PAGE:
I hope you get to finish reading the Bible yourself this year. There is nothing like reading God’s great story. The plot is mind-boggling, the twist, the great turn that changes the story and how it ends, are just beyond words. You get caught in the story. Your heart is taken by the gracious God who fills up the story. You get invited to align your story into his, so in the end, there is just one story – His story.

All Evil Shall End

The Book of Jeremiah ends with a headline: flourishing evil has ended. And may I add, one day, it vanishes forever. Jeremiah 52 shows a grim picture of nation and its people with the divine axe falls on it.

This chapter, very much like the last chapters of the Book of Revelation shows that human rebellion may flourish for a while, God’s mercies and his call to repentance may be ignored, but that flourishing is temporary. Evil may have its day but in the end it welts like an old flower. The only plan that survives and thrives is God’s. This explains why the Book ends showing a Babylonian king, with “evil” in his name, shows kindness to one of Judah’s exiled kings. Ahhh, in the end, we need a history and destiny built on the one who is faithful, and righteous and able (Jeremiah 23:5-6; 33:14-16).

Sadly, we don’t learn this too easily. Instead of trusting in God, we put on trust in ourselves, in our abilities and connections. No nation or person may severe itself from God and not wither and die into the fire of God’s judgment.

The gospel shows an alternative in Jesus. This beloved God-Man came to show us how to truly live. He came in human form and lived a personal history of pure devotion and righteousness for each of his own people. Such gift gives us a history that is presentable and pleasing before God. Jesus came to pay the penalty for our failed, rebellious histories, so that our destiny would be eternally with him.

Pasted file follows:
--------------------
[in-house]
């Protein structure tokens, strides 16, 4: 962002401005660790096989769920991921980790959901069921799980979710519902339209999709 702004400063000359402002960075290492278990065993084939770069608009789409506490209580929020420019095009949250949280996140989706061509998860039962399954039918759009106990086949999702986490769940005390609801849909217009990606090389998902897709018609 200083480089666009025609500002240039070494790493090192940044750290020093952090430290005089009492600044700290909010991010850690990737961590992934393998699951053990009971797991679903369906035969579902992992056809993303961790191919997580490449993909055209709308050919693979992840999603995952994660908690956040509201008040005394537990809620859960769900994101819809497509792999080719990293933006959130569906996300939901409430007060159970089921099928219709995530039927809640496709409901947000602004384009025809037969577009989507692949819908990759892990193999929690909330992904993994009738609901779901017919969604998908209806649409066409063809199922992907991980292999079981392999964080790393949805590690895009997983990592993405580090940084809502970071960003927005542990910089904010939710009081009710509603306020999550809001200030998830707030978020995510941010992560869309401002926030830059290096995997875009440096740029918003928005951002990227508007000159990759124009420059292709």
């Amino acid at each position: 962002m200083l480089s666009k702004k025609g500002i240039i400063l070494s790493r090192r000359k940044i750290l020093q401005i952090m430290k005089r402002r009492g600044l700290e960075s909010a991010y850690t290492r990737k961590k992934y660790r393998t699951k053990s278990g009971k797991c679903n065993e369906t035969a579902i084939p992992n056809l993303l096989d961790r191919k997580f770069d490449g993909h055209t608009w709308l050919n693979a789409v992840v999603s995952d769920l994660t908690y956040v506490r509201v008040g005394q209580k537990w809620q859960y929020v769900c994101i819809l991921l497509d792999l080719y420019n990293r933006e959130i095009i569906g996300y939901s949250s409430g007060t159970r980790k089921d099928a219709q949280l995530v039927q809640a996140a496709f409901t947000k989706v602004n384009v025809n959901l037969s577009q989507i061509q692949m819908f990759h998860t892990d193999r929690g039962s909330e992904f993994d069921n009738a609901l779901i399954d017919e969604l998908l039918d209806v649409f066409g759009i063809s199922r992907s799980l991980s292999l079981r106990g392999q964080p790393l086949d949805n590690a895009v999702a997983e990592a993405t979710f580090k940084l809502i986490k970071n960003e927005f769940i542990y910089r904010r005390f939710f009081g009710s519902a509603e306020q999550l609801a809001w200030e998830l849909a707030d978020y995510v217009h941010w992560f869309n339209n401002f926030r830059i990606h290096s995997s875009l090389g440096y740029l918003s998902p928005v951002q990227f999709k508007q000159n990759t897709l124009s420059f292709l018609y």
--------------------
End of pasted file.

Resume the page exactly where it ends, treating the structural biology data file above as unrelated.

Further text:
Taunt evil with the hope that you have in Jesus. Fight it with, in, and for Christ!

Living by Faith

The Book of Habakkuk encourages us to keep trusting in God when faced with difficult circumstances. The prophet struggled watching a nation in chaos. His heart broke watching his people turn away from God to seek refuge from their make-believe idols. Add to his dilemma is God’s silence.

So he fires up two questions to God: Where are you? Why are you doing this?

One can’t miss Habakkuk’s theology. He is a die hard advocate of God’s sovereign control over creation. He is definitely in charge.

I watch our nation with the same concern. I watched church organisations with the same heavy heart, and cry out the same.

God’s response to his crying prophet stirs our faith to hold on God. He may lead us through dark times, but he is there. He hears their cry. He sees their pain. And he is with them. He won’t relent. He is righteous and holy. He won’t let sin and abuse go unchecked. He assures his people that he knows and he is working out his purposes.

So how should we respond to the unchecked evil and chaos around us? God says, trust in him. He instructs Habakkuk, and calls us today to have faith in him, in his faithfulness, in his wisdom, in his goodness.

Here’s my favourite part of the Book: